Excerpt, Book 2: The Alabaster Rook, Chapter One
August 1068, Tutbury, Staffordshire
On Monday after Lammas Day, Elise swept out of Tutbury’s Hall and hurried toward the stables. The morning breeze, so much hotter than her home in Normandie, surprised her. She hopped over ruts and darted past the cooks arguing in Saxon among themselves and through a cloud of flies swarming around the children plucking feathers. She plunged onto the congested causeway and skirted around the handcarts and basket-ladened fishers. Weaving between soldiers and muck wagons, Elise quickly crossed the castle’s inner courtyard, hoping to escape Osmund de Clères. Unlike her jailers, she found the priest as repulsive as a dead and putrefying eel.
“Lady Stafford!” the priest shouted.
Reined in by her married name, Elise stopped and turned, settling the icy gaze of Countess Genevieve Elysia de Fontenay on him. Watching the Norman priest thread his way toward her, she felt gratified that the protocols of status and rank concealed her informal name. It represented her true self. Her resistance. It was a secret shared only with those she loved and trusted, which excluded Osmund entirely.
The priest, wearing bright, richly colored robes, reached her. His stiff back, glaring eyes, and sharp, imperious nose accentuated his displeasure.
“You ride today?”
“Yes, Father. I’m going down to the marshes,” she said.
His expression darkened. “Oh? Is there a reason?”
She measured him, wondering what he wanted to know, and why. Since her marriage, she had become accustomed to explaining herself to her husband’s jailers, but she disliked Osmund’s presumption that she must explain herself to him as well.
“Perhaps you should ask Johan,” she said, seeing her husband’s seneschal limping toward them.
“God’s morning, my lady, Father,” Johan said.
“Father Osmund may wish to join us,” Elise said.
Johan’s eyes crinkled in humor as he looked the priest over. “Excellent! The tannery needs a good blessing!”
Elise nearly laughed seeing the fastidious priest blanch as he realized the stench of urine, feces, and rotting skins would linger in his clothing for days.
“It is unseemly,” Osmund said, “for Lady Stafford to visit such a place.”
Elise studied Johan de Vaux, one of her jailers, a former mercenary now governing her husband’s estates. She wondered how Johan, new to such authority, would fare under the priest’s officious expectations.
He nodded to a couple of passing knights and pushed his light brown hair from his forehead before speaking to the priest.
“Lady Stafford will accompany me. You may join us if you wish.” To Elise, he said, “Your horse is waiting. Make haste.”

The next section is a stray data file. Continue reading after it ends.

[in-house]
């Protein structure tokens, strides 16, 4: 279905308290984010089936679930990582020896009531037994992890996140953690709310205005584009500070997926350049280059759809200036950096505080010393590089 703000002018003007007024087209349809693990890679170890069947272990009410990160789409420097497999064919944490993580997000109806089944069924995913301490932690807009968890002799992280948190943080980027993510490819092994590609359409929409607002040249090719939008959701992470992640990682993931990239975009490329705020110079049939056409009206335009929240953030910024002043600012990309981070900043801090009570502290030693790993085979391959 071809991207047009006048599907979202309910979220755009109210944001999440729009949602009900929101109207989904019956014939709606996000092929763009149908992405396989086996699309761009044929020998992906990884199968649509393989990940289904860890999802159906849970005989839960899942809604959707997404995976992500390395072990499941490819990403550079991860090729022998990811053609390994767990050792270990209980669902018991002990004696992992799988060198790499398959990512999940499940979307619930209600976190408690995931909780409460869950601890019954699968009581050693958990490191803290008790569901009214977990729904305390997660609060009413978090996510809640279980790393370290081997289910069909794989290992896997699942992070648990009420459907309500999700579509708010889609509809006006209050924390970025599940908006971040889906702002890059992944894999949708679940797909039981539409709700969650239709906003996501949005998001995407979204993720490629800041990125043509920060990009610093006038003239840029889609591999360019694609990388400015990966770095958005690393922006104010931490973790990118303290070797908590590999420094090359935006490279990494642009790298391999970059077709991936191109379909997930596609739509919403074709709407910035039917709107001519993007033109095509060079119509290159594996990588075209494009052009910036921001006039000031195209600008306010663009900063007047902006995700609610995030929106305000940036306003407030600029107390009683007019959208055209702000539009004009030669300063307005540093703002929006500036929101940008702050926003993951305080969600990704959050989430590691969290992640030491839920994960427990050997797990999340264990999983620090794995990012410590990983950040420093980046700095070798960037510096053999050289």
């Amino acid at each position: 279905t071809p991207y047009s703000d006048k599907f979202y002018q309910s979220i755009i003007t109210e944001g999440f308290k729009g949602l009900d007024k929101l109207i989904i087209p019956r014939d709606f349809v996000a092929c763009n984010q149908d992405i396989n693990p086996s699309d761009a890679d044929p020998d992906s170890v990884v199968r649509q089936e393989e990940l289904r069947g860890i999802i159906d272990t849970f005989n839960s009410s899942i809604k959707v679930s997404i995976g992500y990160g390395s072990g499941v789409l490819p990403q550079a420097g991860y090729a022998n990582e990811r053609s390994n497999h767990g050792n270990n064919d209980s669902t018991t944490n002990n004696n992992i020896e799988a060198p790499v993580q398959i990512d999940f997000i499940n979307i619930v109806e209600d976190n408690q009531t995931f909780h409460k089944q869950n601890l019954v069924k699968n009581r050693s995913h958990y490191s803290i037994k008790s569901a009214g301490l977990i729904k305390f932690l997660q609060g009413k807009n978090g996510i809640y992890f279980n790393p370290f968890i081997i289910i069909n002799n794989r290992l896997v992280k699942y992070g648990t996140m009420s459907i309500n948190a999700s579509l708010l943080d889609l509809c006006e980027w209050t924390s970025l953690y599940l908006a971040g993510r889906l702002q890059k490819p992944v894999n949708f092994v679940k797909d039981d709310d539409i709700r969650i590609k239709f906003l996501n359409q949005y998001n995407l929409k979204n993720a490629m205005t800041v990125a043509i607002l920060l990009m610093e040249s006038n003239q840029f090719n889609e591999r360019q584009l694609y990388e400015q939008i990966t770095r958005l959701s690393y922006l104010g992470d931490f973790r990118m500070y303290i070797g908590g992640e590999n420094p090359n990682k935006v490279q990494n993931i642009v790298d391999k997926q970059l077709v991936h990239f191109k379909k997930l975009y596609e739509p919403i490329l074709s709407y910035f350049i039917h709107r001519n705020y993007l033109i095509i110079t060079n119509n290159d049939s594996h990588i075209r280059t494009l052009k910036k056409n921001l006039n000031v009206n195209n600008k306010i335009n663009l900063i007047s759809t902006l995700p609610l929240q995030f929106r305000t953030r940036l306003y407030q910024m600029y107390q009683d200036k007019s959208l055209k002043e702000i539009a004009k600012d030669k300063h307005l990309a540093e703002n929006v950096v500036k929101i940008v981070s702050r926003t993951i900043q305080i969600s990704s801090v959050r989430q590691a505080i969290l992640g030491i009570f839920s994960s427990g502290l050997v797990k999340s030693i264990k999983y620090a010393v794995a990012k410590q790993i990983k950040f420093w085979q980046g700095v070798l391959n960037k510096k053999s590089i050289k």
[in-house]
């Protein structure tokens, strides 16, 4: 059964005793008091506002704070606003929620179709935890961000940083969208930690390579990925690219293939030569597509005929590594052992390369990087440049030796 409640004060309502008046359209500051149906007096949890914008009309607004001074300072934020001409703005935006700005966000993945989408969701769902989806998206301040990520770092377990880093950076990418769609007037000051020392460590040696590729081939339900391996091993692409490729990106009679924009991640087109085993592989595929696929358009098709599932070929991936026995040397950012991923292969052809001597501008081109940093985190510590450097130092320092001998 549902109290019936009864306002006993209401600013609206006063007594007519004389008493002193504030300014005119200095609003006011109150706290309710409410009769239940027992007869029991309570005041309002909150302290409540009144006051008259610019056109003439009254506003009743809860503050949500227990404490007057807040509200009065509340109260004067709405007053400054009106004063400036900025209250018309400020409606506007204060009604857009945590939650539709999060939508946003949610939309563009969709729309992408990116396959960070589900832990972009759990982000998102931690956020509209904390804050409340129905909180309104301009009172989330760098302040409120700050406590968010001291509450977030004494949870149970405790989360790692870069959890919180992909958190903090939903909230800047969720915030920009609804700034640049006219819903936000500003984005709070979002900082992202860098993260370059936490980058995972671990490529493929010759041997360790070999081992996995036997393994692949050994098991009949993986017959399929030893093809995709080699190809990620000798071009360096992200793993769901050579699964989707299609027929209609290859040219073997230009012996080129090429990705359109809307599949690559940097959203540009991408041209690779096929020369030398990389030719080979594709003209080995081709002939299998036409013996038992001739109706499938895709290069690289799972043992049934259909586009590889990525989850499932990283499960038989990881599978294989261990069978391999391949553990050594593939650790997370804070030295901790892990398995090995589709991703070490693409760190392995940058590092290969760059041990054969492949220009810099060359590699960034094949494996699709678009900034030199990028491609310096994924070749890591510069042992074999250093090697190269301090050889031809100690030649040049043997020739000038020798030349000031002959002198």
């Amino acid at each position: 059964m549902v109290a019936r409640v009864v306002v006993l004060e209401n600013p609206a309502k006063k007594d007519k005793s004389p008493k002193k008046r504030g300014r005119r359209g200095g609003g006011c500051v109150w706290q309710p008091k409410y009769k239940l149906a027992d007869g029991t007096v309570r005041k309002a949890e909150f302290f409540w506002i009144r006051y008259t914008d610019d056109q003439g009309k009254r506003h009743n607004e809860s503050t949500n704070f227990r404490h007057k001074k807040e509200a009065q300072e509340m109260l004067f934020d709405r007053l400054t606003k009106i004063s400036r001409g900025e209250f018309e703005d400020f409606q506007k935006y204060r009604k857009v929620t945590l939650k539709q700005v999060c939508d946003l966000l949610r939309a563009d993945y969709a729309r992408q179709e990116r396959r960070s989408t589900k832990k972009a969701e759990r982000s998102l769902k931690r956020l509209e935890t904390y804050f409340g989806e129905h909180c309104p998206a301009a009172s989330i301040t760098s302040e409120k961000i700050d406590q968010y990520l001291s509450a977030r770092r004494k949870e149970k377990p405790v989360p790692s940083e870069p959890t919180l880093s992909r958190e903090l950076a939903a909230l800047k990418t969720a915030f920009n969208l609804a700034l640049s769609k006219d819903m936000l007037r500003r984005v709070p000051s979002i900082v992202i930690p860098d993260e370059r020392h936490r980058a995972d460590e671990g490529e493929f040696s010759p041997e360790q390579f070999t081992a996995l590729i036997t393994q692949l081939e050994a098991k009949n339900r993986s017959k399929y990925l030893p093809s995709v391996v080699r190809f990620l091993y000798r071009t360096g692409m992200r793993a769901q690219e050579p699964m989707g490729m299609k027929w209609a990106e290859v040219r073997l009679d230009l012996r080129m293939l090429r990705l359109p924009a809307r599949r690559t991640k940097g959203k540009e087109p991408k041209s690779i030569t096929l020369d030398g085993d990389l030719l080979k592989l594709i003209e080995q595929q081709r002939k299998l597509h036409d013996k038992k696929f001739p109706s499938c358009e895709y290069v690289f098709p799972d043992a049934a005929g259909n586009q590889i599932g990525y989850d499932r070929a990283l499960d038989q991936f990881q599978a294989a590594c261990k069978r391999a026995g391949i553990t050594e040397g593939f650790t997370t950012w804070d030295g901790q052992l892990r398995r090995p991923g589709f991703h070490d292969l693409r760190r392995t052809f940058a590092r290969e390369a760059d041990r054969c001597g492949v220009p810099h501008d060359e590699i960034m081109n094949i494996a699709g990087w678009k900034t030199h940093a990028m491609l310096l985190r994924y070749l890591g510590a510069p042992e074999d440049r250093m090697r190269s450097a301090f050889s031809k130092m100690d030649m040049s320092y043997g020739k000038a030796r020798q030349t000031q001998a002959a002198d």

Elise turned and walked toward the stables, resisting the urge to smile. Johan had pleased her, though she would not tell him.
At the stables, she met Jeoffroi, her frequent guard and escort. The elderly knight ordered the groom to help her mount, but before the boy moved, Marguerite, her husband’s mistress, arrived.
“I have forbidden her to ride the white,” Marguerite said to the groom. “You know that, you dullard!”
The groom paled and ducked, for Marguerite often delivered quick, hard blows. “And so do you, Jeoffroi d’Ardain!”
Marguerite turned on Elise.“Dare you disobey my orders?”
Elise ignored the question and stared down the woman her husband had raised above his wife. At twenty winters, the beautiful Marguerite d’Hesdins had a buxom, petite figure. Her long blond hair hung loosely, brazenly uncovered in the fashion of a maiden—or, as servants whispered, a woman of ill repute. Under Elise’s scrutiny, Marguerite’s cheeks reddened, and her iris-blue eyes narrowed, a prelude to verbal assault.
“Lady Stafford, let me remind you that as chatelaine—”
“I ordered the white,” Johan said, just then reaching them. “Help Lady Stafford mount,” he told the groom, taking Marguerite’s arm and ushering her into the stables.
Elise mounted as Johan and Marguerite exchanged angry words. She urged her white mare into a leisurely walk alongside Jeoffroi, astride his own horse. Together they passed the sulfurous heat emanating from the blacksmith’s shed. Red coals glowed from the fire. The smith, dripping in sweat, hammered on a white-hot piece of metal. Sparks fell to the pile of cooling stirrups strewn about the dirt floor, reminding her that she needed new needles. She would ask Johan. Perhaps he would grant them to her. She would not, however, request that he replace her wedding ring. The thin, flat iron band rusted away in a mixture of vinegar and salt with which she had made ink. Her jailers had not yet noticed its absence.